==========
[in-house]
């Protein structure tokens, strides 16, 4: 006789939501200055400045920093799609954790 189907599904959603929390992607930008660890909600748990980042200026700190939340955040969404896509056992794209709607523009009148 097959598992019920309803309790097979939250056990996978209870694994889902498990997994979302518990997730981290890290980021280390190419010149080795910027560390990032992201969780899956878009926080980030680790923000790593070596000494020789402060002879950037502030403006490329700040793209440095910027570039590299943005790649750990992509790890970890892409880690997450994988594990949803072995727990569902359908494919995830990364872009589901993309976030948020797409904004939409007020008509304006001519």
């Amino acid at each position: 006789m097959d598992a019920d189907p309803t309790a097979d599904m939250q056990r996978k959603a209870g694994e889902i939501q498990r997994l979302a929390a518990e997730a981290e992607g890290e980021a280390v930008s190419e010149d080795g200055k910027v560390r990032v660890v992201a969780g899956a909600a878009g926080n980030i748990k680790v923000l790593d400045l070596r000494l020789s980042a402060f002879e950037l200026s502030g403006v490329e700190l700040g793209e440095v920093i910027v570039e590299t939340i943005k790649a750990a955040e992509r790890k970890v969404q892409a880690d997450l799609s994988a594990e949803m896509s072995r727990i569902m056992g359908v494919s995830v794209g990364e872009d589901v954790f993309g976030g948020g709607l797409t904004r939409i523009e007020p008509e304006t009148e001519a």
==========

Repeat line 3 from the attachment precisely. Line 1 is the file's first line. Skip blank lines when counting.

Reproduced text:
């Amino acid at each position: 006789m097959d598992a019920d189907p309803t309790a097979d599904m939250q056990r996978k959603a209870g694994e889902i939501q498990r997994l979302a929390a518990e997730a981290e992607g890290e980021a280390v930008s190419e010149d080795g200055k910027v560390r990032v660890v992201a969780g899956a909600a878009g926080n980030i748990k680790v923000l790593d400045l070596r000494l020789s980042a402060f002879e950037l200026s502030g403006v490329e700190l700040g793209e440095v920093i910027v570039e590299t939340i943005k790649a750990a955040e992509r790890k970890v969404q892409a880690d997450l799609s994988a594990e949803m896509s072995r727990i569902m056992g359908v494919s995830v794209g990364e872009d589901v954790f993309g976030g948020g709607l797409t904004r939409i523009e007020p008509e304006t009148e001519a």